Position of the face ~a : b : mc (black opaque dot in the lower right quadrant of the stereogram) in the stereogram of the symmetry elements of the Triclinic-pinacoidal Crystal Class.
The center of symmetry generates a parallel counter face (small black open circle in the upper left quadrant of the stereogram).

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The face a : ~b : mc generates a triclinic macrohemidome when subjected to the symmetry elements of the present Class :   The face is reflected in the center of symmetry yielding a second face parallel to the initial one. The resulting face pair is a macrohemidome.
See Figure 27.

Figure 27.
Position of the face a : ~b : mc (black opaque dot in the lower right quadrant of the stereogram) in the stereogram of the symmetry elements of the Triclinic-pinacoidal Crystal Class.
The center of symmetry generates a parallel counter face (small black open circle in the upper left quadrant of the stereogram).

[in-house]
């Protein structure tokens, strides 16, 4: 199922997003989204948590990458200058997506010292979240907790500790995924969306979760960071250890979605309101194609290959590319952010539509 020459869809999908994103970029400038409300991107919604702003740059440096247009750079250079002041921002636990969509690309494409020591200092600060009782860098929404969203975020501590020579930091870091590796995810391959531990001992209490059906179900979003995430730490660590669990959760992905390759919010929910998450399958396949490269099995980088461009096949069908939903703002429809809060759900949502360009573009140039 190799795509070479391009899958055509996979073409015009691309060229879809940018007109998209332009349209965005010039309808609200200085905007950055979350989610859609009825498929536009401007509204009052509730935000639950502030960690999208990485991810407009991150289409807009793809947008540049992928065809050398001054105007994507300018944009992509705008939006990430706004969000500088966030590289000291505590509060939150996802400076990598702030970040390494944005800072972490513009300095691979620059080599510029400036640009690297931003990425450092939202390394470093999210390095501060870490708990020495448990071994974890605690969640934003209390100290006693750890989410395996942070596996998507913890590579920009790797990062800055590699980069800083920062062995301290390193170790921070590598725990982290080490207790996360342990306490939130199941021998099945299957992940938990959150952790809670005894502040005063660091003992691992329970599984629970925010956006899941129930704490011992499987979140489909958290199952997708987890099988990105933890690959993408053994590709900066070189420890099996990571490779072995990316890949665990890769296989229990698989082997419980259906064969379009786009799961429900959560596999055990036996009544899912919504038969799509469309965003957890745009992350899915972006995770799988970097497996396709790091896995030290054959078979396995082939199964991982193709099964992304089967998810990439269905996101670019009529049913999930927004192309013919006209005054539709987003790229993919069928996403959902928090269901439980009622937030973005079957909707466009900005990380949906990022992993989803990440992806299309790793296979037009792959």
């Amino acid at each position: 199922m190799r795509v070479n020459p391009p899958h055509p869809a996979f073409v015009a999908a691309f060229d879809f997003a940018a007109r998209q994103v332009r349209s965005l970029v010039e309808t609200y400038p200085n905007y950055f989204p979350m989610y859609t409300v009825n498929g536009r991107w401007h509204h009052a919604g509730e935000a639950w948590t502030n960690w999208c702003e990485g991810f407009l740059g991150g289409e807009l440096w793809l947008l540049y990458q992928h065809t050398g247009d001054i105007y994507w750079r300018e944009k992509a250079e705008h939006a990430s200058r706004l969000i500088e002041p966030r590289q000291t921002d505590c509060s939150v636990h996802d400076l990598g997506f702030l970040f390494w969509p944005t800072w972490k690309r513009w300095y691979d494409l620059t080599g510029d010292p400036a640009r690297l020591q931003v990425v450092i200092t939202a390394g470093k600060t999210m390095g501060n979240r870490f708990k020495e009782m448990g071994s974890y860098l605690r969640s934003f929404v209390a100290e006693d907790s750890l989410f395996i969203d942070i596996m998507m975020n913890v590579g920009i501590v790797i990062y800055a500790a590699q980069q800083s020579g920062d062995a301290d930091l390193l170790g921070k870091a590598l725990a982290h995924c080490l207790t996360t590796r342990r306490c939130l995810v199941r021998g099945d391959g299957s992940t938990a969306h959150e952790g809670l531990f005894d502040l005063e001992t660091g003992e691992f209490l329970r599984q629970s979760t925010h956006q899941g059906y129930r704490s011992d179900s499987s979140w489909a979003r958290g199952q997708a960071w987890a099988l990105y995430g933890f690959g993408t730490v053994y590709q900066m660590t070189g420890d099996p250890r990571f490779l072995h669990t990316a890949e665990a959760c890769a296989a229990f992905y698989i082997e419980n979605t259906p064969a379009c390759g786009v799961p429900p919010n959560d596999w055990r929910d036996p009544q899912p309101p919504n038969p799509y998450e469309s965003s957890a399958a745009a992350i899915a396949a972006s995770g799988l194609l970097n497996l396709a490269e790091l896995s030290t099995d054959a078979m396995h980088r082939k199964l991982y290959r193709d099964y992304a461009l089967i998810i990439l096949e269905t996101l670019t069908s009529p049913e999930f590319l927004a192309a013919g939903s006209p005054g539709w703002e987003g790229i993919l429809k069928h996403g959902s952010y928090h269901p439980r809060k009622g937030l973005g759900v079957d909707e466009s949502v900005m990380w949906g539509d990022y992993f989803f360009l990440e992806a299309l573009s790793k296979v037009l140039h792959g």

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The face ~a : b : ~c is vertical. It generates the triclinic brachypinacoid when subjected to the symmetry elements of the present Class :   The face is reflected in the center of symmetry yielding a second face parallel to the initial one. The resulting face pair is vertical and parallel to the brachy axis, it is a brachypinacoid. See Figure 28.

Figure 28.
Position of the face ~a : b : ~c (black opaque dot at the right side of the stereogram) in the stereogram of the symmetry elements of the Triclinic-pinacoidal Crystal Class.
The center of symmetry generates a parallel counter face (black opaque dot at the left side of the stereogram).